Follow the Mediterranean diet, and you’ll use olive oil for almost everything. Paleo and keto diets tend to use avocado oil and coconut oil, but your grandmother cooked with lard. It’s hard to say which oil is right for you, but we do know one thing for sure: You can’t use any old oil for deep-frying or pan-frying. The healthiest oil for frying is all about the fat’s ability to withstand high temperatures.
9 Steps to Successful Deep-Frying
9 Steps to Successful Deep-Frying
Click through the slideshow to learn the 9 steps to successful deep-frying.
1. Fire Extinguisher
OK, this may seem obvious, but you'd be surprised how many home cooks don't have one in their kitchen. (Do you have one? We're willing to bet the answer to that is a mumbled "No.")
2. Frying Oil
Before anything goes for a swim in the golden pool, it's best to fill it with the proper stuff. Use a neutral-flavored oil with a high smoke point such as safflower, canola, or peanut oil. Avoid using olive oil.
3. Frying Thermometer
Oils have smoke points and flash points. The smoke point is the temperature at which the oil begins to break down and emit vapors, and the flash point is the point at which it will spontaneously ignite. Do not exceed this.
4. Deep Pot
Since oil expands as food is added and fried, using a heavy-bottomed deep pot (preferably not nonstick) is probably a good idea. Fill up the pot only one-third to one-half of the way up to play it safe.
5. Paper Towels
Have everything in place and ready to go. Chances are you'll want to drain the oil from whatever's being fried, so set up some paper towels on a plate or on a baking sheet to soak up the oil right after food leaves the fryer.
6. Wire Skimmer
Slotted spoons work great for small amounts of food being fried, but when there's a bigger batch of food involved, a wire skimmer is invaluable — it just makes life easier.
If using a batter, don't dip the food into the batter until just before it hits the oil. Otherwise, it'll turn soggy. Resist the urge to have everything battered up in advance.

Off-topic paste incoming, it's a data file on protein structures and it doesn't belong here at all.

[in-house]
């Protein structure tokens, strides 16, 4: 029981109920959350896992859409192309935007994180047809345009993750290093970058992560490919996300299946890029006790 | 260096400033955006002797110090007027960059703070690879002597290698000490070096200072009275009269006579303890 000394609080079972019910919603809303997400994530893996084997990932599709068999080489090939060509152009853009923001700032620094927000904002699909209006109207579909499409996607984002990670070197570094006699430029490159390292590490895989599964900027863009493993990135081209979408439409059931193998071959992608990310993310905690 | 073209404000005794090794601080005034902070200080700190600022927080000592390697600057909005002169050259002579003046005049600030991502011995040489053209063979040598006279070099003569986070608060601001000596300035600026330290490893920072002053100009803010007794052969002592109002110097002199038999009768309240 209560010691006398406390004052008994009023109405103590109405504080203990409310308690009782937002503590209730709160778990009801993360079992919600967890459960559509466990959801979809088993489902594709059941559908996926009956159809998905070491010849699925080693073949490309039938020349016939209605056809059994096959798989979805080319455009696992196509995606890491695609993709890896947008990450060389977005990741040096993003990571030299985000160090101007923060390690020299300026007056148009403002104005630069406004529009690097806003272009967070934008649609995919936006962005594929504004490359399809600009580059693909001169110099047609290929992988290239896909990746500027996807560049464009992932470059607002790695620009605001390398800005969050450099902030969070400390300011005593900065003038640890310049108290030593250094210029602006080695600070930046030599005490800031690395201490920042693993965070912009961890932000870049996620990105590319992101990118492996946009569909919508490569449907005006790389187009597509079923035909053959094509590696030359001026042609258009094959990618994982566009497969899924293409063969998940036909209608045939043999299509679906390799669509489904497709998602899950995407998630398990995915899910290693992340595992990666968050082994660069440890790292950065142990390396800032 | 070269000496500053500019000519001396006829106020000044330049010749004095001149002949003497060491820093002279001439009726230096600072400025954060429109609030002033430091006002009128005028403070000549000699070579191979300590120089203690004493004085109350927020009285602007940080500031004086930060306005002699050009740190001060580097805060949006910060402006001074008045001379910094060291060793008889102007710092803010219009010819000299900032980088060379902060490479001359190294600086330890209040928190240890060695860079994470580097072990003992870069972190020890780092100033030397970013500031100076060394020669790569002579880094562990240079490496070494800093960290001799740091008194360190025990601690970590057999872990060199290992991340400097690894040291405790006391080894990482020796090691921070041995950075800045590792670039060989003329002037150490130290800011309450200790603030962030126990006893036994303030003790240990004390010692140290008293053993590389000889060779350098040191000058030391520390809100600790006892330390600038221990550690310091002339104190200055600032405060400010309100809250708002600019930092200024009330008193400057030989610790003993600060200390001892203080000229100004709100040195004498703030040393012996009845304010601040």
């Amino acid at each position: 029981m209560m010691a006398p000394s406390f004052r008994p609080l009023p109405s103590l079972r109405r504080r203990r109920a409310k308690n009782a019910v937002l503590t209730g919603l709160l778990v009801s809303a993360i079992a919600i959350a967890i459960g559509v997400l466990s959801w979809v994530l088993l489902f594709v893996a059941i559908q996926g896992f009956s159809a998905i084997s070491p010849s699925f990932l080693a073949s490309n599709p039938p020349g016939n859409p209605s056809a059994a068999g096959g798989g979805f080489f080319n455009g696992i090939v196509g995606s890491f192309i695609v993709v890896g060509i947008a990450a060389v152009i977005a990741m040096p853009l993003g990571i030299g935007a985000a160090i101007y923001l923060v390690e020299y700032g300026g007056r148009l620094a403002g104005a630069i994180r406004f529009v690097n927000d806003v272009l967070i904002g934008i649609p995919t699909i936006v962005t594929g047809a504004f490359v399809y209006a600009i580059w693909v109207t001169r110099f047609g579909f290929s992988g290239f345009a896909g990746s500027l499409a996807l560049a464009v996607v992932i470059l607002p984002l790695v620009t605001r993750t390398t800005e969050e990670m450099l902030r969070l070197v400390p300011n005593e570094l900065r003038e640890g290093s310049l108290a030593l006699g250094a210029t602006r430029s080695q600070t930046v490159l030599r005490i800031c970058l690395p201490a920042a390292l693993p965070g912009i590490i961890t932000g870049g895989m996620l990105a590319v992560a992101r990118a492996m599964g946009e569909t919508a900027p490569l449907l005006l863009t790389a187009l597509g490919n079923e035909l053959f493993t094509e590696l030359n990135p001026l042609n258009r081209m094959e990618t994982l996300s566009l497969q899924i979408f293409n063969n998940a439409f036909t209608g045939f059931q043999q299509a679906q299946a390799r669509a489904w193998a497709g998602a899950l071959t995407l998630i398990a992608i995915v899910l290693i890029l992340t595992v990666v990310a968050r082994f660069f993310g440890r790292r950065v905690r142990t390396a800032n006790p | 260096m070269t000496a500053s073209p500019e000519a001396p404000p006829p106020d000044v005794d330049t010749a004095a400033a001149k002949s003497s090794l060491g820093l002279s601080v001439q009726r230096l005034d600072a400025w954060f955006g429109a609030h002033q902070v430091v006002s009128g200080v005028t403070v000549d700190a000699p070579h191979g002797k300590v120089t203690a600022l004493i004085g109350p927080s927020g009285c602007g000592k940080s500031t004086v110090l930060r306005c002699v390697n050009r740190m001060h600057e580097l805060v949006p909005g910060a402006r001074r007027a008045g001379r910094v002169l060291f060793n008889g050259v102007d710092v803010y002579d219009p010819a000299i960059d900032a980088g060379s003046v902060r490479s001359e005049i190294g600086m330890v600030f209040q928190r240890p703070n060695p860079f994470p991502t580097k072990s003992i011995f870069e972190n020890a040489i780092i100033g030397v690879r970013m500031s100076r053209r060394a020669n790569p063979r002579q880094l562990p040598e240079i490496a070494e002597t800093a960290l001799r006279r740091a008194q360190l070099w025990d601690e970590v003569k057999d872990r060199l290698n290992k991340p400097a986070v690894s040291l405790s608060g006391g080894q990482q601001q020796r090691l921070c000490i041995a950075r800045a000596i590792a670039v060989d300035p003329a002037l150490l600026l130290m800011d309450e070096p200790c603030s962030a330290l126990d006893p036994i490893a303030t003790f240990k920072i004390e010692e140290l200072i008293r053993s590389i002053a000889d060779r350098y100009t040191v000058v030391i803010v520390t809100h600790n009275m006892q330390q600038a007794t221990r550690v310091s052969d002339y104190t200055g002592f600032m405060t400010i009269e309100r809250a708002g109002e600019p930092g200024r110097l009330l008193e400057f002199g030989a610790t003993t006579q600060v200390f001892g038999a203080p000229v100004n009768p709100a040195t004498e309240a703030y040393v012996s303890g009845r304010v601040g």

8. Don't Overcrowd
Put too much food in the fryer and the oil temperature will drop. When the oil temperature drops, it takes longer to fry the food and consequently, it absorbs more oil and turns greasy.
9. Season Immediately
Don't forget to season the food! The best time to do it is just after it leaves the fryer, since it will absorb the salt, pepper, and other seasonings more readily.
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Consider the oil’s smoke point
In our breakdown of the different types of cooking oil, we explained something called the smoke point: The temperature at which oil starts to burn and smoke. Every type of fat—from butter to coconut oil and everything in between—has a specific target temperature. Heat the oil past this point, and it will do more than set off your smoke detector and taste rancid.
You see, when oil is heated past its smoke point, the fats start to break down. This process creates smoke, as well as an off smell and taste. What’s really happening, though, is the oil is releasing harmful compounds, including carcinogenic, cancer-causing free radicals. That means an oil’s smoke point ultimately affects how healthful the cooking oil is for your body. One thing you should never do though: reuse cooking oil.
What is the healthiest oil for deep-frying?
If you’re after deep frying, you’ll need to heat the oil to somewhere between 350 and 400° F. These temperatures are necessary to create a crust on your food as soon as it hits the fryer. This seals the outsides, preventing the insides from absorbing too much oil. Since the oil gets so hot, you’ll need something with a smoke point of at least 400° F.
Heart-healthy oils like safflower oil and rice bran oil are perfect because they can withstand frying temperatures of almost 500° F. You can also look to peanut oil and sunflower oil if you’re frying at 450° F, or canola oil and vegetable oil to keep temperatures around 400° F.
What is the healthiest oil for pan-frying?